Top 6 known bugs in VMware vSphere 7

The version of VMware vSphere 7 has been out for some time now, but it hasn’t been without its share of bugs. While many of these issues have already been resolved, there are still a few that remain and often re-appear in later releases. In this blog post, we’ll take a closer look at the top 5 bugs in VMware vSphere 7 and how to resolve them.

Overview of VMware vSphere 7

VMware vSphere is a virtualization platform used to manage, monitor, and scale cloud infrastructure. With the release of vSphere 7, VMware has made significant updates to the platform that make it easier for engineers to deploy and maintain enterprise-level IT infrastructure. Let’s explore what this new version of vSphere offers.

What is VMware vSphere?

VMware vSphere is a suite of virtualization products designed to reduce the complexity of managing IT infrastructure. It provides features such as: server virtualization, storage management, network management, and application deployment. The latest version of vSphere is 7, which was released in April 2020.

What’s New in VMware vSphere 7?

vSphere 7 brings several improvements over its predecessor, including: improved scalability; faster provisioning times; enhanced security; robust storage capabilities; and more powerful performance monitoring tools. One of the biggest changes is the integration of Kubernetes into the platform—a feature that allows engineers to easily deploy applications across multiple nodes with minimal effort. This makes it much easier for organizations to deploy complex applications quickly and efficiently.

Another major change with vSphere 7 is the introduction of native encryption support. This means organizations can now encrypt their entire environment from end-to-end—including VMs, containers, data stores, and networks—without having to purchase additional software or hardware solutions. This provides an added layer of security for mission-critical applications and data sets that need extra protection against potential threats or vulnerabilities.

Bugs in vSphere 7

  1. Memory Leak Issue: This issue causes memory to be leaked from the host system when running certain operations in the virtual environment. To resolve this issue, upgrade to vSphere 7 Update 1 or later.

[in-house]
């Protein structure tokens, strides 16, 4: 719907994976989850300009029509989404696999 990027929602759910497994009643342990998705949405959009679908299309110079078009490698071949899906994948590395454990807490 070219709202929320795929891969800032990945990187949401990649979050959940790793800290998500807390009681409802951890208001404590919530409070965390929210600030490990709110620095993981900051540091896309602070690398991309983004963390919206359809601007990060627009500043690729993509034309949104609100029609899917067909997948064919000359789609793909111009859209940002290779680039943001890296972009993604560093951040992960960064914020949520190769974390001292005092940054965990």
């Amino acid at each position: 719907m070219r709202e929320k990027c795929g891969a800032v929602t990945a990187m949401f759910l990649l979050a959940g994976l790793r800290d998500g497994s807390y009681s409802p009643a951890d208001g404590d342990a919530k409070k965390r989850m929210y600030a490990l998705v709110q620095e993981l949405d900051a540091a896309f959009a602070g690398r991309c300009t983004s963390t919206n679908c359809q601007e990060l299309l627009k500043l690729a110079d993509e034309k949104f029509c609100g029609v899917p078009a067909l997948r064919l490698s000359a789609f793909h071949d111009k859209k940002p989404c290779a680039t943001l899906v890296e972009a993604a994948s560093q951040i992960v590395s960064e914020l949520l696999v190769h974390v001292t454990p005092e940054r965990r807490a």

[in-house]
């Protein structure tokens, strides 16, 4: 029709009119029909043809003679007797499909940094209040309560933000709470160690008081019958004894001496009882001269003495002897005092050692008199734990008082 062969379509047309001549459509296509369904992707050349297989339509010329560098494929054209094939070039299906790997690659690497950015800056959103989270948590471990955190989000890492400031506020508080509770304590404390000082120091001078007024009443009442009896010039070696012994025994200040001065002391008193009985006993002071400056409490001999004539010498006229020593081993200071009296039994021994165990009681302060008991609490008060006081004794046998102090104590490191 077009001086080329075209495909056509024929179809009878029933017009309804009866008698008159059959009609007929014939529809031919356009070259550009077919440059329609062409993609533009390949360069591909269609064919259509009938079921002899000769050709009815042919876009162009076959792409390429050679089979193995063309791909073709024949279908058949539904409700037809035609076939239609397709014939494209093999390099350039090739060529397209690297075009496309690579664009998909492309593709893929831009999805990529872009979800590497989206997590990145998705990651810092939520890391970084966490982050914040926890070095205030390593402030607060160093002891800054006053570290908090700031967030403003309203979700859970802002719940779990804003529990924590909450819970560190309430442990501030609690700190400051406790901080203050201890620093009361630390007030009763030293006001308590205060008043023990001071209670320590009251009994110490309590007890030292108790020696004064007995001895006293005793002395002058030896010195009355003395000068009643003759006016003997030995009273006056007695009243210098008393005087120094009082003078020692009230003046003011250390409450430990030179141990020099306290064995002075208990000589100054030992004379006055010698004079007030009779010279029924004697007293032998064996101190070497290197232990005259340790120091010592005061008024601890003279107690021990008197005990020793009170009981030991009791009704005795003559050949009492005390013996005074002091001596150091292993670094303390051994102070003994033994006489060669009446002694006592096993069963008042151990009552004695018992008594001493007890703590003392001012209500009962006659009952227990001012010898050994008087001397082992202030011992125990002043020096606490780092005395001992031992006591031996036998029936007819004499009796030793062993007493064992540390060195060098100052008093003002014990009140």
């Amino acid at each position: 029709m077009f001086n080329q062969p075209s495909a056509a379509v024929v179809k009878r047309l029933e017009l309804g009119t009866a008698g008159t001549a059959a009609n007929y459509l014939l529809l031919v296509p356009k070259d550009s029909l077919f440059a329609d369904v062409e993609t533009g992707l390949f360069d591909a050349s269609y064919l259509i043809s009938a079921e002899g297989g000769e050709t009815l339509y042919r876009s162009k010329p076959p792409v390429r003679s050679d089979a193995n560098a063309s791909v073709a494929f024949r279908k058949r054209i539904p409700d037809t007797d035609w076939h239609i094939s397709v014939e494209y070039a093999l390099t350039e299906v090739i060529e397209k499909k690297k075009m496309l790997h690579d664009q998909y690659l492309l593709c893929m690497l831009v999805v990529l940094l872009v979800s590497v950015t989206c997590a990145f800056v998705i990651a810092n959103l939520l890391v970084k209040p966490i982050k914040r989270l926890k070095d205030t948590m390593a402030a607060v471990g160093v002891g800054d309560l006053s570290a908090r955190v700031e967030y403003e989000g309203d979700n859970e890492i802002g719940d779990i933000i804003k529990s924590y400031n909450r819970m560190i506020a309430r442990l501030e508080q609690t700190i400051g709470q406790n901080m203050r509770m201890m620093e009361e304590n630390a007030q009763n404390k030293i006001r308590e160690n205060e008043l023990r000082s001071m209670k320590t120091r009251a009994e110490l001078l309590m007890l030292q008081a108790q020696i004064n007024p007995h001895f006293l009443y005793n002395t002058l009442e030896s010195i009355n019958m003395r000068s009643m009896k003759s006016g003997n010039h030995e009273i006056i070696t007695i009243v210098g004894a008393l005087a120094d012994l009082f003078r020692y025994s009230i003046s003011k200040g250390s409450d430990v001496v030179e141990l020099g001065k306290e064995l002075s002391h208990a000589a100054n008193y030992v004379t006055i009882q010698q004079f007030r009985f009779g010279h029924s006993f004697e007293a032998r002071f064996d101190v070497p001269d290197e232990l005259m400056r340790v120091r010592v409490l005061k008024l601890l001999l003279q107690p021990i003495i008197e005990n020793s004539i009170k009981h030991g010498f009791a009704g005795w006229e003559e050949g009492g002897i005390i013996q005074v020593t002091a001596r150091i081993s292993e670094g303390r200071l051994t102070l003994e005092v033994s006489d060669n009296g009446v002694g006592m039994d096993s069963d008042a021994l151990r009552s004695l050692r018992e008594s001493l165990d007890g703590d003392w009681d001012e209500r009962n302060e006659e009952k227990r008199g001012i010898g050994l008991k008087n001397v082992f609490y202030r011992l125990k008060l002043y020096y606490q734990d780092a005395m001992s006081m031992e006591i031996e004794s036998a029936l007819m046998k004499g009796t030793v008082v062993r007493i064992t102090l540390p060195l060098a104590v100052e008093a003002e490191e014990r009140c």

2. ESXi Host Crashes During Installation: Some users have reported that their ESXi hosts can crash during installation with an error code “VMK_FATAL_ERROR 0x4”. To fix this bug, install the vCenter Server 6.7 U3 or later on your system before installing vSphere 7 Update 1a or later on your host system.
  3. VMXNET3 Networking Issues: This bug can cause VMXNET3 NICs to stop working or become inaccessible in certain situations such as when using an external network switch or when migrating VMs between different clusters with different networking configurations. To resolve this issue, upgrade to vSphere 7 Update 1a or later and configure VLANs correctly within the external network switch and within the various clusters where your VMs are being migrated.
  4. Cluster Upgrade Issues: This bug can cause cluster upgrades to fail if you have more than 8 hosts in your cluster and is triggered by a failure of one of those hosts during the upgrade process. To fix this issue, make sure all hosts are up and running before attempting a cluster upgrade and ensure that none of those hosts were offline for more than 15 minutes prior to initiating the upgrade process. Additionally, apply the patch kb/2148872 which will enable you to complete cluster upgrades successfully even if one of your hosts failed during the process.
  5. Guest OS Installation Issues: This bug can cause guest OS installations inside VMs to hang indefinitely due to an incompatibility between VMware Tools version 1066 build 14773993 and earlier versions of Windows Server 2016 during installation attempts from ISO files located on local datastores only (not available over network shares). To fix this issue, upgrade your VMware Tools version to 1069 build 15018348 or higher before attempting any guest OS installations on Windows Server 2016 machines over local datastores only (not available over network shares).
  6. Virtual Machine Migration Issues: This bug causes virtual machine migrations to fail with an error message stating “The operation is not allowed in current state” when using Storage DRS-enabled clusters with enabled Fault Tolerance features on virtual machines in those same clusters while also using Storage I/O Control settings configured with manual thresholds set lower than default values (iopsPerGB < 12). To fix this issue, either disable Fault Tolerance before attempting any migrations or increase iopsPerGB setting manually until it reaches 12 or higher values before initiating migrations again with Storage DRS-enabled clusters enabled for Fault Tolerance support for virtual machines inside those same clusters as well as Storage I/O Control settings configured with manual thresholds set lower than default values (iopsPerGB < 12).


VMware’s release of vSphere 7 represents a huge step forward for virtualization platforms by providing improved scalability, faster provisioning times, enhanced security features, robust storage capabilities, powerful performance monitoring tools and native encryption support – all out-of-the box! These enhancements make VMware’s flagship product even more attractive to engineering teams looking for an efficient way to manage enterprise IT workloads without sacrificing performance or security. With these upgrades in place and more on the horizon from VMware in the future, it’s clear that VMWare remains committed to providing best-in-class technology solutions for engineering teams around the world.

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